Except for finite verbs in main clauses, verbs in Standard Dutch cluster together in a clause-final position. In certain Dutch dialects, non-verbal material can occur within this verb cluster (Verhasselt 1961; Koelmans 1965, among many others). These dialects vary with respect to which types of elements can interrupt the verb cluster, varying from particles to various types of arguments and adverbs (Barbiers, van der Auwera, Bennis, Boef, de Vogelaer & van der Ham 2008). A study amongst forty Dutch dialect speakers reveals an ordered ranking of grammatical types, reflecting their acceptability in a verb cluster. I argue that this ranking directly follows from syntactic principles: The syntactic size and position of the intervening element affect its acceptance in a verb cluster. Potentially, these principles interact with a preference of performance dubbed ‘minimize domains’ (Hawkins 1994, 2003, 2004), which requires both the higher verb and the intervening element to be adjacent to the main verb, leading to two conflicting structures.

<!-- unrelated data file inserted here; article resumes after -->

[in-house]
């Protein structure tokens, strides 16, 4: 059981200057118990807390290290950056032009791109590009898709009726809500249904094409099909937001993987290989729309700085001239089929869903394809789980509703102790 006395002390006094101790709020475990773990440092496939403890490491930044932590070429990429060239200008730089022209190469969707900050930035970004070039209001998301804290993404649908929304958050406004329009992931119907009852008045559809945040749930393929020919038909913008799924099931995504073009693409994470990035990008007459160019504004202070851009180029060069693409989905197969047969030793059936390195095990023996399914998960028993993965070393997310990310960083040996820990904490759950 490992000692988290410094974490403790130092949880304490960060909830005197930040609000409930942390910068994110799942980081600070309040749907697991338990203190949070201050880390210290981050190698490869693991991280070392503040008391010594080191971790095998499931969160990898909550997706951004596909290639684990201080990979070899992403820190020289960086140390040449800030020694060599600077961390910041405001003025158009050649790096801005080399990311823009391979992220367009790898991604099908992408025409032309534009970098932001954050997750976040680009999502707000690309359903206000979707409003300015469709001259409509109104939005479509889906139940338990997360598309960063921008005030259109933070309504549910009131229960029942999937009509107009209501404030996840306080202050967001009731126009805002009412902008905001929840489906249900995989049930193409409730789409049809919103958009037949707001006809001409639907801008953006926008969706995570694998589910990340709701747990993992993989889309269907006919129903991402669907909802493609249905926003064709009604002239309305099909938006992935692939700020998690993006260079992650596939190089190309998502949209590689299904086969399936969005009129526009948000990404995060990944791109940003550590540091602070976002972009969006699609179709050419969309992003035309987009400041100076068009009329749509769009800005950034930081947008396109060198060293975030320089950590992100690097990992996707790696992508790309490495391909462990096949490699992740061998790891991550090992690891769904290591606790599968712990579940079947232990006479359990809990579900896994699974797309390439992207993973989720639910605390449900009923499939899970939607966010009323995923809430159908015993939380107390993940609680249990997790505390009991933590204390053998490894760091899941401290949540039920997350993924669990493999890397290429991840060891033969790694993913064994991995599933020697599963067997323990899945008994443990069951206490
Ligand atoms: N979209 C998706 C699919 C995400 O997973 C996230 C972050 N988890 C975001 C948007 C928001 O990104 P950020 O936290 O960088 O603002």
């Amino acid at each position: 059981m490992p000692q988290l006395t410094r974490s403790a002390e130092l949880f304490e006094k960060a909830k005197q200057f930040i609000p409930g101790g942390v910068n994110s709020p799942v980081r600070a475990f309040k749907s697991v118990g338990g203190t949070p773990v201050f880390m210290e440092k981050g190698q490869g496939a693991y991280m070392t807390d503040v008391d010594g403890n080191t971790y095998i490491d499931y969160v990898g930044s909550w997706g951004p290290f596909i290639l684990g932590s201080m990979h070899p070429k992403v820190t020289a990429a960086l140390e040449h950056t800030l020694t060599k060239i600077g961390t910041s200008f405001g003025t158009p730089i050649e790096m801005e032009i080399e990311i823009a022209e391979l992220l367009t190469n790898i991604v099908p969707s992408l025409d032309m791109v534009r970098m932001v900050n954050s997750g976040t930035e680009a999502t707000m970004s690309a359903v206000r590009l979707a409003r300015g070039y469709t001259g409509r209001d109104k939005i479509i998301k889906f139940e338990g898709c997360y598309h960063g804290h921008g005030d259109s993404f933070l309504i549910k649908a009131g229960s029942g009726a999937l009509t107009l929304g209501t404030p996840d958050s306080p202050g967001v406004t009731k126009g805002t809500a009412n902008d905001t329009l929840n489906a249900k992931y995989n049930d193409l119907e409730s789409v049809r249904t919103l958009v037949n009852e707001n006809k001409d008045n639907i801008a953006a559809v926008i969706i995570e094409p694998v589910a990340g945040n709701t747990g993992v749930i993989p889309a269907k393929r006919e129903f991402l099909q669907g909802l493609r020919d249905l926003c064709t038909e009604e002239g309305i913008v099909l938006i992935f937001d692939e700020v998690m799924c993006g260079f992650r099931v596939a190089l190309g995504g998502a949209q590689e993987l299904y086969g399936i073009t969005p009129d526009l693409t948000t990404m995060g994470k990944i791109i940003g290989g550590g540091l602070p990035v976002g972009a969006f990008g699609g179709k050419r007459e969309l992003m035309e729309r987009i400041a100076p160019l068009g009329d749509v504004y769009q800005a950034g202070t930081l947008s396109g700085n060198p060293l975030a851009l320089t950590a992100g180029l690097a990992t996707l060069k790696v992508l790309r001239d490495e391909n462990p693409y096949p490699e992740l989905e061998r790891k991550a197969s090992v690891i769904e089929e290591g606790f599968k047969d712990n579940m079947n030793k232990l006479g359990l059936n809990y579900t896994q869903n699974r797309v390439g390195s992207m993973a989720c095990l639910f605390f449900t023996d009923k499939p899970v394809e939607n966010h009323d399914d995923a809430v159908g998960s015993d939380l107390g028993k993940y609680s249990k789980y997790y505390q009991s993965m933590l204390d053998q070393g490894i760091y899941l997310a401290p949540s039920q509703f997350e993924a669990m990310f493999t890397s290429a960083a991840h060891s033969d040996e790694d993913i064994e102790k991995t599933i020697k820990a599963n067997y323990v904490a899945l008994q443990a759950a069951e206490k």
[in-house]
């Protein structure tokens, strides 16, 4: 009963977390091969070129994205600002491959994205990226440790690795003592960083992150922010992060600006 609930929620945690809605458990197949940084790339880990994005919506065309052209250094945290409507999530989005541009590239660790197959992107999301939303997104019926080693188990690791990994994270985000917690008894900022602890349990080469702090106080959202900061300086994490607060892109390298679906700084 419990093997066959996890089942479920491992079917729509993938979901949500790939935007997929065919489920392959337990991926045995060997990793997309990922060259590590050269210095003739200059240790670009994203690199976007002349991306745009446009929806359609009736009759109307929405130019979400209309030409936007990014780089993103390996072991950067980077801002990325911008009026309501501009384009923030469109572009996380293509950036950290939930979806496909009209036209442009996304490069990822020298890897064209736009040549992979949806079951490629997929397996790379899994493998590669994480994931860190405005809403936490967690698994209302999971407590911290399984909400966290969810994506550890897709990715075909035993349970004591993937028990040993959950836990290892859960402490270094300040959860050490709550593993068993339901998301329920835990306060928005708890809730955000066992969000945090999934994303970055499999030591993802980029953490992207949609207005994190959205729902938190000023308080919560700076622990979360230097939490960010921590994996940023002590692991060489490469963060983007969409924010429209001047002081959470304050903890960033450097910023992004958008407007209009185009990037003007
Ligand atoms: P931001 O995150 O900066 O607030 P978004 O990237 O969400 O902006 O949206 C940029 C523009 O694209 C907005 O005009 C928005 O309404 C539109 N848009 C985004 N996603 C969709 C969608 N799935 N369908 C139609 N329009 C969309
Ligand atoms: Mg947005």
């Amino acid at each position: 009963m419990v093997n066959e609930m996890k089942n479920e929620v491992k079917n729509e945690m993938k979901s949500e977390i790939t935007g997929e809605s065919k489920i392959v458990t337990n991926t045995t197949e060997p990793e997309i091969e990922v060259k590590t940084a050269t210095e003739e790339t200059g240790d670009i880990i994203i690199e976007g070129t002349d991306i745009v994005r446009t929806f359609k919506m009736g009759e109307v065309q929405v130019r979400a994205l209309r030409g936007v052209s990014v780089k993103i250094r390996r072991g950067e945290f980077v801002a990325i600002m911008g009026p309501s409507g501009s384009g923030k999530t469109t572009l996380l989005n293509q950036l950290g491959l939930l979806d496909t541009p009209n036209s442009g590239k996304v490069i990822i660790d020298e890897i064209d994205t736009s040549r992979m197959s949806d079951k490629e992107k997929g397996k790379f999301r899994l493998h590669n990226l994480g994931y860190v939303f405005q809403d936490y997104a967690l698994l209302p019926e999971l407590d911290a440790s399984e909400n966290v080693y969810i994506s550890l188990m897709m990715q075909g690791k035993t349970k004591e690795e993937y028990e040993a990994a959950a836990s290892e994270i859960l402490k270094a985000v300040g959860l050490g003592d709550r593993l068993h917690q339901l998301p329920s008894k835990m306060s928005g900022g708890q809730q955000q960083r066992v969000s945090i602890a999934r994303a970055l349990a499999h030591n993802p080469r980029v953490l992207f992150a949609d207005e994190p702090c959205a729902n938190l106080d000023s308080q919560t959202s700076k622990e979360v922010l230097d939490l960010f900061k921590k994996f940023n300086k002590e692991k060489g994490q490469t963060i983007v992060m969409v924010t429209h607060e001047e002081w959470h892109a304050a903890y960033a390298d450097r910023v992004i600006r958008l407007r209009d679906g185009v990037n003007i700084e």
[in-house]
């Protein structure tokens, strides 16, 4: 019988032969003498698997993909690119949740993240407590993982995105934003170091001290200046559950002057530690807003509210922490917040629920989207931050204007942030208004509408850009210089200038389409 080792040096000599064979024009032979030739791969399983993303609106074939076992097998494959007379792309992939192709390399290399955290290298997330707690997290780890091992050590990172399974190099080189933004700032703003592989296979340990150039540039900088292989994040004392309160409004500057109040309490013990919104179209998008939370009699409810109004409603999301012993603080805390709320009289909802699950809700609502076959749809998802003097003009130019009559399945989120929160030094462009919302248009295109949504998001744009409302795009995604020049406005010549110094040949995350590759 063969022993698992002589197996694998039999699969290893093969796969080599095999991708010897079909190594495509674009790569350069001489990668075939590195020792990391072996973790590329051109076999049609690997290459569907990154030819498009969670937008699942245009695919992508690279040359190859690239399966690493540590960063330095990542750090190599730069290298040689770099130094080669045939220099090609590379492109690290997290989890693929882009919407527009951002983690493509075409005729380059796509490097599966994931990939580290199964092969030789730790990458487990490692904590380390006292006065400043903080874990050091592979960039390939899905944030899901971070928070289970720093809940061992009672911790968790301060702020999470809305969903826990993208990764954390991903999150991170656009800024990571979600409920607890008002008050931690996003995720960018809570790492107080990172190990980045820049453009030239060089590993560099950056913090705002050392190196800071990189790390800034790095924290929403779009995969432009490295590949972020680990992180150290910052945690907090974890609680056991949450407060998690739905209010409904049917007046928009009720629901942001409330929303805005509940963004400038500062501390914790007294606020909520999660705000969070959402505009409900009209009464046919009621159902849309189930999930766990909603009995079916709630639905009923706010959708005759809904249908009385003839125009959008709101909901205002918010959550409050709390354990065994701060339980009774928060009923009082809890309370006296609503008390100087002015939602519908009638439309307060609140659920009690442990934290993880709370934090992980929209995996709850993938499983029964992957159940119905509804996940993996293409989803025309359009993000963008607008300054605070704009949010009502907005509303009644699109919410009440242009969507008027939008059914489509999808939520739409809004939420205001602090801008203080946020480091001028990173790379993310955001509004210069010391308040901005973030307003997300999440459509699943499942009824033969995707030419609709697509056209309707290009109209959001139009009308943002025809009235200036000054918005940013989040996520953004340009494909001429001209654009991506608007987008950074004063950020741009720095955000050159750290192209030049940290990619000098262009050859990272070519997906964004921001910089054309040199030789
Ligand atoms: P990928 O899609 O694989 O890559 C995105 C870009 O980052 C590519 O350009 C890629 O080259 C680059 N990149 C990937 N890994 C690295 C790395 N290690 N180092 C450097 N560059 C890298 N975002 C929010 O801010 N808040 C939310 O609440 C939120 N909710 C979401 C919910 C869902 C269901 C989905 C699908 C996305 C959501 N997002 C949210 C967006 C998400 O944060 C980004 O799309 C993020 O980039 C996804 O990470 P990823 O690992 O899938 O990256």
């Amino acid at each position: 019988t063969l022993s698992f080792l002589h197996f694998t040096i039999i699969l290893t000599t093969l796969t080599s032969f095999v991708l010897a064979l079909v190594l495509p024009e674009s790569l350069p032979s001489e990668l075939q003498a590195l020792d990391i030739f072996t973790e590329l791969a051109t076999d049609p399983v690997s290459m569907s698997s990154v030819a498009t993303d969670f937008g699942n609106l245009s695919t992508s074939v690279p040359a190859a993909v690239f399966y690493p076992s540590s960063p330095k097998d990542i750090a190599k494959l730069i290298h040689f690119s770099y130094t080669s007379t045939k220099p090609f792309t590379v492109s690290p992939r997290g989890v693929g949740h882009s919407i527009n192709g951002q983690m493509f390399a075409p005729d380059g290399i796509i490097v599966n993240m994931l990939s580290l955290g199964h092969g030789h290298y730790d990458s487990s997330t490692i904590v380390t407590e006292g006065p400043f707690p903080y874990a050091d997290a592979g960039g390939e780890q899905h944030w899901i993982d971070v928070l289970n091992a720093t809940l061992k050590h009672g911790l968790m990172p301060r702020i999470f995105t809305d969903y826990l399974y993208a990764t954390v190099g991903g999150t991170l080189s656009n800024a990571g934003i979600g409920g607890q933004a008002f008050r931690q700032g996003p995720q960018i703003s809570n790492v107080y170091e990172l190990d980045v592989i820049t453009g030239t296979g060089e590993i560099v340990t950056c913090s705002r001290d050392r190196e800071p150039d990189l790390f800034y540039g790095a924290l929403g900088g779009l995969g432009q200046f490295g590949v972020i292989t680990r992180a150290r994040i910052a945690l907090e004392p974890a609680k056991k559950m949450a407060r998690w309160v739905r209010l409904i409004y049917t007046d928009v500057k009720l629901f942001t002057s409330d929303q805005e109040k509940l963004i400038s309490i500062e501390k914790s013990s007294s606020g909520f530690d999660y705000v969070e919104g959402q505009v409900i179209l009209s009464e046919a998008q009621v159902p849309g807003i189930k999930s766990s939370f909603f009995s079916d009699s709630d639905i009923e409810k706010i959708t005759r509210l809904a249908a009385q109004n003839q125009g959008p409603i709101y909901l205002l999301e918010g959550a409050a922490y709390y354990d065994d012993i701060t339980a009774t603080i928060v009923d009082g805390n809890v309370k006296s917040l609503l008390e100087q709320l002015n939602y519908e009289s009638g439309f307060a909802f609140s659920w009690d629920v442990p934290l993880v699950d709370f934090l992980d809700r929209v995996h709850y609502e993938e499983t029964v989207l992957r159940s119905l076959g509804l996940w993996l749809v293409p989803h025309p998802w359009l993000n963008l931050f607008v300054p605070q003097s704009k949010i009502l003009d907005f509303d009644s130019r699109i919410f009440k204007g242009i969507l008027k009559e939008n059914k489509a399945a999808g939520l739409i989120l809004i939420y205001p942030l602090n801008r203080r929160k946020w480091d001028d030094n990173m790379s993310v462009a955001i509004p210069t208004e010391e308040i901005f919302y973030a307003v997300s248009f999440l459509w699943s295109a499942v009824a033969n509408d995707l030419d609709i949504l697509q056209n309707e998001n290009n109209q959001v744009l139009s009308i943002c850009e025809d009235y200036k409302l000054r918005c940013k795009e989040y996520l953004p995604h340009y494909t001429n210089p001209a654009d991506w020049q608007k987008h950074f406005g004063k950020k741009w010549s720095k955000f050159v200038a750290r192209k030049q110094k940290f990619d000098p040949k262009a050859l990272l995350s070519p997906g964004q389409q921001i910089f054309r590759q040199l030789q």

|Number of pages||13|
|Journal||Linguistics in the Netherlands|
|Publication status||Published - 2014|